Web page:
One reason sometimes cited for failure to move a household is that a depressed real estate market in the departure location prevented sale of the employee’s home. Assuming that it can be demonstrated that the employee is unable to sell the old residence without incurring an unsustainable loss (for example, the employee owes more on the mortgage than the employee can pay), or has made good faith but unsuccessful efforts to sell, these could be considered circumstances under which the one-year period would be extended. However, if the employee is merely waiting to sell because the employee is dissatisfied with the price obtainable in the current market, that is not likely to be respected as a reason "preventing" the employee from incurring moving expenses.
Note that regardless of the reason for delay in selling the home, home sale expenses incurred in a properly organized employer home purchase program will not be taxable to the employee even if that sale occurs several years after the move. The moving expense "one-year rule" has no application to home sale expenses; it is only relevant to the costs deductible under section 217, that is, shipment of household goods and expenses of final move travel. So if the employee moves to temporary rental quarters in the new location, and sells the old home three years later, but has no acceptable reason for the delay, the expenses of moving the household goods to a new home in the new location will not be deductible/excludable, but the costs of taking the old home into a qualifying home sale program will still not be taxable to the employee.
In applying the one-year rule to deductible moving expenses, other relevant factors, as noted, would include whether the employee incurred other moving expenses within the one-year period and the length of the delay. In one case, a taxpayer was denied a deduction for moving expenses incurred six years after commencement of work in the new location.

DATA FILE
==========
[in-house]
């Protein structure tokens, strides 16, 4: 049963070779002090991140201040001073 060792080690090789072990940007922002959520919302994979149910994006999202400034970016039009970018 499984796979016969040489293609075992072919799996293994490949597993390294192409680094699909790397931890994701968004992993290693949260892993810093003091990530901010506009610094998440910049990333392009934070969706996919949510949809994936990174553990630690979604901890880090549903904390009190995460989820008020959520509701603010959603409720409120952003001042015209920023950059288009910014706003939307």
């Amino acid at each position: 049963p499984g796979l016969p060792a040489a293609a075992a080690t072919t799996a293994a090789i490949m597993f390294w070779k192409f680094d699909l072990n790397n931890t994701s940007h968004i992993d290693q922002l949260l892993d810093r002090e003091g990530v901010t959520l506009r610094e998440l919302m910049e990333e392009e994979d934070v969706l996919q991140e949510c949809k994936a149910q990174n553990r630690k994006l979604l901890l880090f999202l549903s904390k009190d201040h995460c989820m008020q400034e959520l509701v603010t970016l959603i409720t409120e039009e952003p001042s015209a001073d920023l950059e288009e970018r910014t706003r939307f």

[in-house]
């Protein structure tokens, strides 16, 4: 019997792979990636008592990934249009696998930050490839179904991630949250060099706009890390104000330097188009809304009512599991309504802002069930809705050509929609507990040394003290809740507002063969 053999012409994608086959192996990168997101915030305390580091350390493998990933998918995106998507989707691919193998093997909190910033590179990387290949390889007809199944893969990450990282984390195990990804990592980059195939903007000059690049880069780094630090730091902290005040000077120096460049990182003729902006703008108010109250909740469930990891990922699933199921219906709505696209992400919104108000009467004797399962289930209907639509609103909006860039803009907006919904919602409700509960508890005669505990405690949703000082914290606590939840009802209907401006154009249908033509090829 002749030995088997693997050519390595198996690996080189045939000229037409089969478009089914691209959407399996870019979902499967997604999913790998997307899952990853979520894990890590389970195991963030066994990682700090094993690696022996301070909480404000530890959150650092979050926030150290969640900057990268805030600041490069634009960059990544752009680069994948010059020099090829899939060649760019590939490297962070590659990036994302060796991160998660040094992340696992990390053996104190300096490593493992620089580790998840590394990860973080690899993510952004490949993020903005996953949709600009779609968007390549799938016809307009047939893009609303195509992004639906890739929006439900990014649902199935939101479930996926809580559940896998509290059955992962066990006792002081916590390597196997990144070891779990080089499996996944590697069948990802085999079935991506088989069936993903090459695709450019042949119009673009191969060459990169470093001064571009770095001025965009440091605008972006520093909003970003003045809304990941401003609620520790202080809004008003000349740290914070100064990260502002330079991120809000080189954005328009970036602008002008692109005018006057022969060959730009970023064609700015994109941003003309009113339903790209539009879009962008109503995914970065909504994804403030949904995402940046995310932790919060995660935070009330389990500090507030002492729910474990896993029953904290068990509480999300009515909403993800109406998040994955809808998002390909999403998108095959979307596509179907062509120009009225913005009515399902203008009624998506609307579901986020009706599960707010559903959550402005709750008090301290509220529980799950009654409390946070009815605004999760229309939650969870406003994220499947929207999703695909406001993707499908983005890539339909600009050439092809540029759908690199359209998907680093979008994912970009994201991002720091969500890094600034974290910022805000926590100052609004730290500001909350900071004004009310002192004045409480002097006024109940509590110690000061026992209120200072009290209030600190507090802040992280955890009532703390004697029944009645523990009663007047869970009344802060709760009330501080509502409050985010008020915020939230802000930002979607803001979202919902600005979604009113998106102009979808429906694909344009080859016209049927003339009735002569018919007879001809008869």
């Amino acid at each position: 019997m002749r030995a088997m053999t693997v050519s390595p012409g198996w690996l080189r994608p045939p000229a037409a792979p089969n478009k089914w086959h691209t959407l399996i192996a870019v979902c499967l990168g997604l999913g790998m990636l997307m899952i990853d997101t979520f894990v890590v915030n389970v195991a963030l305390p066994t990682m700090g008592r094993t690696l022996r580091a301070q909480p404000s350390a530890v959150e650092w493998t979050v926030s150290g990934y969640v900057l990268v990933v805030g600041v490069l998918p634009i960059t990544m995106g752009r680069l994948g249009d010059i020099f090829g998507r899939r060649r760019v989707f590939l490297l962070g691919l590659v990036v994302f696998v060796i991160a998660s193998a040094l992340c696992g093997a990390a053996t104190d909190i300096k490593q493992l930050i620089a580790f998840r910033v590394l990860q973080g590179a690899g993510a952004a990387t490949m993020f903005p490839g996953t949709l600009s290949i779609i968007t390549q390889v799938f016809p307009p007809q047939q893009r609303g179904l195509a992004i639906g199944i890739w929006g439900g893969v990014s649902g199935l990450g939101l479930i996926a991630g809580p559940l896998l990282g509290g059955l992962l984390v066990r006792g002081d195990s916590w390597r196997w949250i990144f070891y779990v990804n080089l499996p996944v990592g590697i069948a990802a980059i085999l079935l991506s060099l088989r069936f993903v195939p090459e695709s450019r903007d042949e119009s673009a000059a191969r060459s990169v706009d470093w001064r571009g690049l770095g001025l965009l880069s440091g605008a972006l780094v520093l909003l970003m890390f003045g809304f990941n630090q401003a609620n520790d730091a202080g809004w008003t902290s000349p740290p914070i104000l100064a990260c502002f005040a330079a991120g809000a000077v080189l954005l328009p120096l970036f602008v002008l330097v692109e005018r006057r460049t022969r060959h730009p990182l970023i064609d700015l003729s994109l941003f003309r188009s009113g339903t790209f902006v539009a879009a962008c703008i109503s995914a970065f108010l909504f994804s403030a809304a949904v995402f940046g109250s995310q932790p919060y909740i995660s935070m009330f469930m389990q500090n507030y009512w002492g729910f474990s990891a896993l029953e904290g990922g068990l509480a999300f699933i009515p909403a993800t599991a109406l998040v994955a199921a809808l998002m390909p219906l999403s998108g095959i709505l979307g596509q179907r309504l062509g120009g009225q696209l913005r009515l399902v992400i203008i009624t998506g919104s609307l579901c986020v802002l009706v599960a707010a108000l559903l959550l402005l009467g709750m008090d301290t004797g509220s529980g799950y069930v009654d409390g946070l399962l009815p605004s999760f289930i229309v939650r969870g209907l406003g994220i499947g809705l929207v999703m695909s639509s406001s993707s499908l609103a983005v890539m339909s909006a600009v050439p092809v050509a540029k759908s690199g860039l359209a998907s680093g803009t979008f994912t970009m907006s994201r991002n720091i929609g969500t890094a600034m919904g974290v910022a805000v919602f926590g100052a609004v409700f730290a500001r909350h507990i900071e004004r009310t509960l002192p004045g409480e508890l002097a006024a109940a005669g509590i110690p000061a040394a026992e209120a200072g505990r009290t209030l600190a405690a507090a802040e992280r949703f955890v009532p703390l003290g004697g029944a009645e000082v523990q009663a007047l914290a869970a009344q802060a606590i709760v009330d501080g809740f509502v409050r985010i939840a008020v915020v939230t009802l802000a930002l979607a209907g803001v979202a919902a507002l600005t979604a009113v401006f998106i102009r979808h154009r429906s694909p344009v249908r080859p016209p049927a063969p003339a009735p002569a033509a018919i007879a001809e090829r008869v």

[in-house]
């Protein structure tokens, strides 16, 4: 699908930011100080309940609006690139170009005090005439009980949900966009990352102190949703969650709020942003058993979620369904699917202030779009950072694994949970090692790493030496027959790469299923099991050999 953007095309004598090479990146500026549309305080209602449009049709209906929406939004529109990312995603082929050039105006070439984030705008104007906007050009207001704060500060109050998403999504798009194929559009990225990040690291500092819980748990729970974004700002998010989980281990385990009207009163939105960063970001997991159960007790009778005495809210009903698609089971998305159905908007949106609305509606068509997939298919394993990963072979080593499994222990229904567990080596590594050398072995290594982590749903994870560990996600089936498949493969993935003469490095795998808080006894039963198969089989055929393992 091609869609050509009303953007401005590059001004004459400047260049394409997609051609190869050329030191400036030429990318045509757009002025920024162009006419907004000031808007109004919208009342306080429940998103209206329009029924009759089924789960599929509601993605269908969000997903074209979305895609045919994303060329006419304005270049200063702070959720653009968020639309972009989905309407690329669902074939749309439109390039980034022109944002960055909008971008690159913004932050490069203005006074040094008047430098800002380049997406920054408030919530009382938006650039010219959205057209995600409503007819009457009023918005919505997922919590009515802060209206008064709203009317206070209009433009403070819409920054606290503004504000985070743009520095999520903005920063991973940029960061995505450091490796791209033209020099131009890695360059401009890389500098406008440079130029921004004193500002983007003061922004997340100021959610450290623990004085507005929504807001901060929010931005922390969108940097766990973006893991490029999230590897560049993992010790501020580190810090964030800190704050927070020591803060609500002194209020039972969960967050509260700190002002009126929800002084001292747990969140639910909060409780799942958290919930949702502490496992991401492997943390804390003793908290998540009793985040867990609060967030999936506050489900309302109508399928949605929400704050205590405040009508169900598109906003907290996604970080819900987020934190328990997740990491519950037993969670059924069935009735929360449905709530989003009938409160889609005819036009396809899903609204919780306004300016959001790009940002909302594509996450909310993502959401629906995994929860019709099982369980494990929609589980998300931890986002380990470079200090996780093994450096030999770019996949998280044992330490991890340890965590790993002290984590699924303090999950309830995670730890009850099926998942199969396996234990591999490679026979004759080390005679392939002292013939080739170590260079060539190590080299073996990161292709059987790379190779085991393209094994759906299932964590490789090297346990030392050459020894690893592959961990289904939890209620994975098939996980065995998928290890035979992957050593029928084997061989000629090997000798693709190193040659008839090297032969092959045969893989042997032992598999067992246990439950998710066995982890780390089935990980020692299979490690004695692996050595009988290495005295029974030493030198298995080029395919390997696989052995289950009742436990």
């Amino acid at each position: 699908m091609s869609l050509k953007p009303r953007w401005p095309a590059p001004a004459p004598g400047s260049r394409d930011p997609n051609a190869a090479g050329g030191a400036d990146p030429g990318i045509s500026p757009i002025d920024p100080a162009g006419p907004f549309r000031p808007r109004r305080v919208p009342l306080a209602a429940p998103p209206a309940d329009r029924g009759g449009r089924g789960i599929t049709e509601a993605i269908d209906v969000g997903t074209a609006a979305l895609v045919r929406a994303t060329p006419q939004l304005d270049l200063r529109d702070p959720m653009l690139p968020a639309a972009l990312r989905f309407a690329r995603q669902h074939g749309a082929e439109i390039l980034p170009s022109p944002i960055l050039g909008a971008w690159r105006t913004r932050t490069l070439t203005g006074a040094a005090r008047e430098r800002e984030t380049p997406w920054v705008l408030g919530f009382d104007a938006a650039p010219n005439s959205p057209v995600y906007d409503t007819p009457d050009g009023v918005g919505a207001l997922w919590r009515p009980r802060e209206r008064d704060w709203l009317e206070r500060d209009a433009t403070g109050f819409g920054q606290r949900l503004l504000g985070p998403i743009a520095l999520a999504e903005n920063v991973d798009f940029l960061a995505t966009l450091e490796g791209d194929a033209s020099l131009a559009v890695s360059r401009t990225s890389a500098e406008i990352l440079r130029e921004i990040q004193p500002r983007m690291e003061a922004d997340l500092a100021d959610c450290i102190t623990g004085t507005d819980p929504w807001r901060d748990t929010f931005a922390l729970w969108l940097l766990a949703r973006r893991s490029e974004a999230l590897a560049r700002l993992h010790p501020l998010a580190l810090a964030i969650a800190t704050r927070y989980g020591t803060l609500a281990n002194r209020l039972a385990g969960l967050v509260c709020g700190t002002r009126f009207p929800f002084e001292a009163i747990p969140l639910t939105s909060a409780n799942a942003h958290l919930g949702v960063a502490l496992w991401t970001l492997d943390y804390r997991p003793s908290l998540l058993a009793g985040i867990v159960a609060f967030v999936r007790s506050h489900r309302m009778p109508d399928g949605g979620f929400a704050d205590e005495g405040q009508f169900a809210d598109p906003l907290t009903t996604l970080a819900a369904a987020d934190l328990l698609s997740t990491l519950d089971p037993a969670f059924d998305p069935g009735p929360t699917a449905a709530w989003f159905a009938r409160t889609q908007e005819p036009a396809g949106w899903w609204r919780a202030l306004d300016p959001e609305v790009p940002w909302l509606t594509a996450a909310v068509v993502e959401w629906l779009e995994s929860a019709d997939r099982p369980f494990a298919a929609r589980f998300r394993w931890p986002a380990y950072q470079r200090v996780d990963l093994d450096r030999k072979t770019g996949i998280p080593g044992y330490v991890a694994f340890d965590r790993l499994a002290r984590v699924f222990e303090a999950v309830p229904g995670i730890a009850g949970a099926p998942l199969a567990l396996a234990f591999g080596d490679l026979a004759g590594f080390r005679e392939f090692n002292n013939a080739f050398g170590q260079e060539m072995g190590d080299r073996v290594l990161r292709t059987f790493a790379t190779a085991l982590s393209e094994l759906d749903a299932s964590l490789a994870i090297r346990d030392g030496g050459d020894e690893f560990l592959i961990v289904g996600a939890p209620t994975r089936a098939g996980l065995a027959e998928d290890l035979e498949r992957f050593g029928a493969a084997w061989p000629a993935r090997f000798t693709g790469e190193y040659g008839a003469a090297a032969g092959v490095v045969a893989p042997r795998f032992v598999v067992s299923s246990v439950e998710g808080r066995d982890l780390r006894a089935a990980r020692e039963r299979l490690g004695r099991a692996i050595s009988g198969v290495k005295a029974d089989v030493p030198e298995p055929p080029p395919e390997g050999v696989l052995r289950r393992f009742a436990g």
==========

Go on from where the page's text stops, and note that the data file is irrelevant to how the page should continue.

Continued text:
However, in most circumstances there will be a plausible argument that the expenses should be allowed notwithstanding the one-year rule, provided the employee has acted reasonably.
Many companies have policies that require that moving expenses be incurred within one year of commencement of the move. As explained above, these policies are not needed for tax compliance, although the policies do generally prevent companies from having to deal with claimed moving expense reimbursements for extended periods. In cases in which the employee wants to incur moving expenses beyond the one-year presumption period, and either the company policy does not prevent it or the company wishes to make an exception, the employer should be careful to document in the file the reasons given for the delay.
The reason the company should do so is that moving expense payments or reimbursements are excludable from the employee’s income only if the the employer has a "reasonable belief" that the employee will be entitled to the deduction. If the employer documents the reasons given by the employee in its file, and those reasons appear reasonable, the employer may still exclude the costs from the employee’s income as moving expenses, even if the employee’s reasons are later rejected by the IRS. In such a case, it would be the employee who would incure additional tax liability, not the employer.
To summarize, generally the one-year rule is not a serious impediment to deducting/excluding moving expenses if the employee has a good reason for delay, some of the expenses are incurred within the one-year period, and the delay does not exceed a year or two.
Posted by Peter K. Scott